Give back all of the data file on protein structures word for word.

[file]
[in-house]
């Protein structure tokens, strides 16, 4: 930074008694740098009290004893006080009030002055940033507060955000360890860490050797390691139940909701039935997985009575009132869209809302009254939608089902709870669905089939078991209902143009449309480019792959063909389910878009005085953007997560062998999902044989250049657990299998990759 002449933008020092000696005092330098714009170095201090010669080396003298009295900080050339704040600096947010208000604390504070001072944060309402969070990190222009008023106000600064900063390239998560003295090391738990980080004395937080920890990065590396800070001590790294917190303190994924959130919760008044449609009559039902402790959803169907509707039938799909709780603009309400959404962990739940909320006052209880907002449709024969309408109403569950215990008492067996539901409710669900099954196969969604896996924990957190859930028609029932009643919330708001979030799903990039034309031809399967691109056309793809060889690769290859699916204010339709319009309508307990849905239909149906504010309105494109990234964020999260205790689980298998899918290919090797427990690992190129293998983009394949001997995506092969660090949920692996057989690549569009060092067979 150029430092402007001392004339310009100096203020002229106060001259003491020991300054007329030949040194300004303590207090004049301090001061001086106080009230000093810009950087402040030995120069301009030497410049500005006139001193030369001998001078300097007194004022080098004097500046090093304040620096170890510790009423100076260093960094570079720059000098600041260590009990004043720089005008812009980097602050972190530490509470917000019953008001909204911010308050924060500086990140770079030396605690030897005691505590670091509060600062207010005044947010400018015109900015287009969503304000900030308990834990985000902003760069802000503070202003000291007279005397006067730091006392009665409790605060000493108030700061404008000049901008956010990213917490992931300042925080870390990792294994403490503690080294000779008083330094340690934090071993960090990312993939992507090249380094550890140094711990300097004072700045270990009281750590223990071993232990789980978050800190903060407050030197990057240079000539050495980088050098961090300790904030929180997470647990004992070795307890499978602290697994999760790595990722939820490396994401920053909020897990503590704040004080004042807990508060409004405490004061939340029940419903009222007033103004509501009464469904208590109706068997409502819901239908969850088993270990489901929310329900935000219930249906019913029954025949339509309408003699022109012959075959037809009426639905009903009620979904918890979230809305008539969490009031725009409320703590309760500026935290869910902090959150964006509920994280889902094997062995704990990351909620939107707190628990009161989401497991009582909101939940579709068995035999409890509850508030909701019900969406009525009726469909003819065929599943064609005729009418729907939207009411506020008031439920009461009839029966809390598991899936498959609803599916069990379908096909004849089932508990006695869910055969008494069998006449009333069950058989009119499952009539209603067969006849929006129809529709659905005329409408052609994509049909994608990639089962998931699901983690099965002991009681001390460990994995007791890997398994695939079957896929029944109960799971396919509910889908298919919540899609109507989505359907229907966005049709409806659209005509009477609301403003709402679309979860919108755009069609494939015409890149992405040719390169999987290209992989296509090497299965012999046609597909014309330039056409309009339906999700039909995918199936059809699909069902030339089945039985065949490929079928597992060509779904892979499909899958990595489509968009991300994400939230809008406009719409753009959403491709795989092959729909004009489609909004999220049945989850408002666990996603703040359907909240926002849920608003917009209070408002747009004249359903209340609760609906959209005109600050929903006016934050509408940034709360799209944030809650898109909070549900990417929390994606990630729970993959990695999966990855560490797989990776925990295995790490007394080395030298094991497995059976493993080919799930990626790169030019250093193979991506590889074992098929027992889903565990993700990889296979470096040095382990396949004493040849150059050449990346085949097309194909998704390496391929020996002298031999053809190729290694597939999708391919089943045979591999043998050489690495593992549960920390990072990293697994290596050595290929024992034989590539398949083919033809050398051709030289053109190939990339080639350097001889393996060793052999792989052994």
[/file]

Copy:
[in-house]
């Protein structure tokens, strides 16, 4: 930074008694740098009290004893006080009030002055940033507060955000360890860490050797390691139940909701039935997985009575009132869209809302009254939608089902709870669905089939078991209902143009449309480019792959063909389910878009005085953007997560062998999902044989250049657990299998990759 002449933008020092000696005092330098714009170095201090010669080396003298009295900080050339704040600096947010208000604390504070001072944060309402969070990190222009008023106000600064900063390239998560003295090391738990980080004395937080920890990065590396800070001590790294917190303190994924959130919760008044449609009559039902402790959803169907509707039938799909709780603009309400959404962990739940909320006052209880907002449709024969309408109403569950215990008492067996539901409710669900099954196969969604896996924990957190859930028609029932009643919330708001979030799903990039034309031809399967691109056309793809060889690769290859699916204010339709319009309508307990849905239909149906504010309105494109990234964020999260205790689980298998899918290919090797427990690992190129293998983009394949001997995506092969660090949920692996057989690549569009060092067979 150029430092402007001392004339310009100096203020002229106060001259003491020991300054007329030949040194300004303590207090004049301090001061001086106080009230000093810009950087402040030995120069301009030497410049500005006139001193030369001998001078300097007194004022080098004097500046090093304040620096170890510790009423100076260093960094570079720059000098600041260590009990004043720089005008812009980097602050972190530490509470917000019953008001909204911010308050924060500086990140770079030396605690030897005691505590670091509060600062207010005044947010400018015109900015287009969503304000900030308990834990985000902003760069802000503070202003000291007279005397006067730091006392009665409790605060000493108030700061404008000049901008956010990213917490992931300042925080870390990792294994403490503690080294000779008083330094340690934090071993960090990312993939992507090249380094550890140094711990300097004072700045270990009281750590223990071993232990789980978050800190903060407050030197990057240079000539050495980088050098961090300790904030929180997470647990004992070795307890499978602290697994999760790595990722939820490396994401920053909020897990503590704040004080004042807990508060409004405490004061939340029940419903009222007033103004509501009464469904208590109706068997409502819901239908969850088993270990489901929310329900935000219930249906019913029954025949339509309408003699022109012959075959037809009426639905009903009620979904918890979230809305008539969490009031725009409320703590309760500026935290869910902090959150964006509920994280889902094997062995704990990351909620939107707190628990009161989401497991009582909101939940579709068995035999409890509850508030909701019900969406009525009726469909003819065929599943064609005729009418729907939207009411506020008031439920009461009839029966809390598991899936498959609803599916069990379908096909004849089932508990006695869910055969008494069998006449009333069950058989009119499952009539209603067969006849929006129809529709659905005329409408052609994509049909994608990639089962998931699901983690099965002991009681001390460990994995007791890997398994695939079957896929029944109960799971396919509910889908298919919540899609109507989505359907229907966005049709409806659209005509009477609301403003709402679309979860919108755009069609494939015409890149992405040719390169999987290209992989296509090497299965012999046609597909014309330039056409309009339906999700039909995918199936059809699909069902030339089945039985065949490929079928597992060509779904892979499909899958990595489509968009991300994400939230809008406009719409753009959403491709795989092959729909004009489609909004999220049945989850408002666990996603703040359907909240926002849920608003917009209070408002747009004249359903209340609760609906959209005109600050929903006016934050509408940034709360799209944030809650898109909070549900990417929390994606990630729970993959990695999966990855560490797989990776925990295995790490007394080395030298094991497995059976493993080919799930990626790169030019250093193979991506590889074992098929027992889903565990993700990889296979470096040095382990396949004493040849150059050449990346085949097309194909998704390496391929020996002298031999053809190729290694597939999708391919089943045979591999043998050489690495593992549960920390990072990293697994290596050595290929024992034989590539398949083919033809050398051709030289053109190939990339080639350097001889393996060793052999792989052994």